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ALL EYES ON THE PIT AND THE PENDULUM
Ron Fimrite
October 01, 1973
The swing was to New York's astonishing Mets in a week of wonders, but they still had only a precarious hold over the abyss
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October 01, 1973

All Eyes On The Pit And The Pendulum

The swing was to New York's astonishing Mets in a week of wonders, but they still had only a precarious hold over the abyss

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It was an extraordinary play. Balls do not normally bounce off Shea Stadium fences directly into the hands of outfielders, and third basemen playing shortstop do not ordinarily make cutoff throws of such exquisite precision. But this was not an ordinary game, and in the Mets' half of the inning, Hodges, himself a late-inning substitute for regular Catcher Jerry Grote, singled home the winning run. This was something of a coincidence, since the tying run had been driven in by yet another substitute catcher, Duffy Dyer, with a pinch-hit double—with two out in the ninth inning.

The first-stringer, Grote, had his innings the following evening in the 10-2 win that rousted the Pirates and hoisted the Mets up to first. Grote went 3 for 3, including a double that struck the third-base bag and bounced crazily into foul territory and a ground ball single that hit something odd on the field and hopped over the glove of Pirate Shortstop Dal Maxvill.

Miracles? Perhaps, but only the Mets' due, according to Garrett, whose red hair, freckles and amused blue eyes suggest a familiarity with leprechauns.

"When we were 12 games back [in July], I tell you, nothing went right," said he after Friday night's legerdemain. "We had one injury after another and were playing with half a team. We had no depth. You can't make the right moves without depth. The balls that are bouncing for us now were bouncing the other way then. Now we've got everybody back and things are going our way. When you're playing good the umpires give you the calls and things happen, like tonight with Grote."

Garrett made some things happen the next day by stroking a two-run homer that was decisive in Jon Matlack's 2-0 shutout over the Cardinals. This combination of timely hitting, good pitching and the occult is what the Mets are banking on to see them through the last critical games of the season.

"We won't bomb you," said the oft-injured shortstop, Harrelson, with laudable candor. "We have to get the key hits. Now we're winning the gift games, games in which the other guy makes a mistake and we do something about it. We have had both good times and bad this season, but that's all part of the game. A true professional realizes that he'll go good for a while, then bad. But when things go bad, the important thing is to stay sane and hang in there. That's professionalism."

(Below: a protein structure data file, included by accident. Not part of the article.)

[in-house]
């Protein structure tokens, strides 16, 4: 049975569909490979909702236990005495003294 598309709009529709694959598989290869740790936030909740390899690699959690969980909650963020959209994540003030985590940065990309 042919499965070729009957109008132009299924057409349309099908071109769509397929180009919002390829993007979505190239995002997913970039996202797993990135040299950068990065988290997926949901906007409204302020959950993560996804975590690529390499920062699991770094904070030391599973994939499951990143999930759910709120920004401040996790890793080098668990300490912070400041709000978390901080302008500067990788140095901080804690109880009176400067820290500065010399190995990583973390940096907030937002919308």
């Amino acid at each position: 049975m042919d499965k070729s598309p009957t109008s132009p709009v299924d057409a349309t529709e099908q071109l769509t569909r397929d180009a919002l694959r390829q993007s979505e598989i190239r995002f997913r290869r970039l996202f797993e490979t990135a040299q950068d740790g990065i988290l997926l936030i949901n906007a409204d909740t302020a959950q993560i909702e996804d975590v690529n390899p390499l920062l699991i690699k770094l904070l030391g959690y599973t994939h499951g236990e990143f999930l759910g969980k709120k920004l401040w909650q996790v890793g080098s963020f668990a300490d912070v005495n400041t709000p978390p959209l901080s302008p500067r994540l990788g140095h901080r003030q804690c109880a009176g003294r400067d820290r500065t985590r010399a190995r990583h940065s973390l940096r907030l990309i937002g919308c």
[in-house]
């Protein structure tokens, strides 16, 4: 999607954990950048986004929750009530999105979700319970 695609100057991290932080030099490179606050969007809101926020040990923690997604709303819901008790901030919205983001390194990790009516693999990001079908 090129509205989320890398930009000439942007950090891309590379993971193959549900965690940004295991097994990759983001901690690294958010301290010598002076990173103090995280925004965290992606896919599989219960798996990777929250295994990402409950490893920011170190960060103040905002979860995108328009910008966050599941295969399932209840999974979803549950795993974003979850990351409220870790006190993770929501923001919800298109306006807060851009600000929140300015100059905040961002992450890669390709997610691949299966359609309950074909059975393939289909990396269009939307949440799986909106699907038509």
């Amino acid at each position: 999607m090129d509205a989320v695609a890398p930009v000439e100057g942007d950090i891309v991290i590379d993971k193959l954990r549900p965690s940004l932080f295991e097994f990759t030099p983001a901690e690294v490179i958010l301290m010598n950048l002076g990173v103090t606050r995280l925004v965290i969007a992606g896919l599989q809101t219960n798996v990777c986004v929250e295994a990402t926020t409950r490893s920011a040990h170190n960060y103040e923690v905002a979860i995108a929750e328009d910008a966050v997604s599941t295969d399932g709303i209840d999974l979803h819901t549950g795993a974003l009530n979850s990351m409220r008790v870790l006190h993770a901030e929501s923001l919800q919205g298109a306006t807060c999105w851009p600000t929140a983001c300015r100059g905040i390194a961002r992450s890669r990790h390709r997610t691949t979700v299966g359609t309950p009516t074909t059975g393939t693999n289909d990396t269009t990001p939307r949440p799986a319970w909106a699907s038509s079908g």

Berra, the once-beleaguered manager, would subscribe to this homely philosophy. When his team was floundering pitifully in last place it was rumored that he would be quickly cashiered, perhaps before the end of the season. His tactics, it was said, were unimaginative, his leadership uninspired. Besides, he seemed incapable of achieving a d�tente with the team's resident immortal, the increasingly crotchety Willie Mays. Apparently Berra, who had no previous reputation for scholarship, learned much in the past two months, for now his tactics seem positively Clausewitzian, his players are performing as if possessed and Mays has tastefully, if ambivalently, retired (he has said he would like to play in the last game of the season and in the World Series). But Berra is not the sort to savor vindication out loud.

"I don't care about criticism," he said in Friday's moment of tentative triumph. "I just do the best I can. You know what they say: every manager is hired to be fired. Oh, I could feel bad if we had been losing with a full ball club. Then I'd have said there's something wrong here and maybe it's me. But we had a lot of injuries then."

He cut himself a slice of pepperoni and devoured it in concert with a hunk of Swiss cheese. Then he leaned back in his chair, adjusted the incongruous spectacles on his melancholy rock-formation face and recalled an inspired psychological ploy.

"It wasn't a team meeting or anything like that, but I did bring a newspaper story around to the players that said we'd given up. 'Look,' I told the guys, 'you stink. It says so right here in the paper. It says you guys don't wanna play no more.' I don't think anybody wants to hear that. That was about August 17. We've been 24 and 12 since then. I'm not saying that helped turn things around, but nobody wants to hear that he don't wanna play no more."

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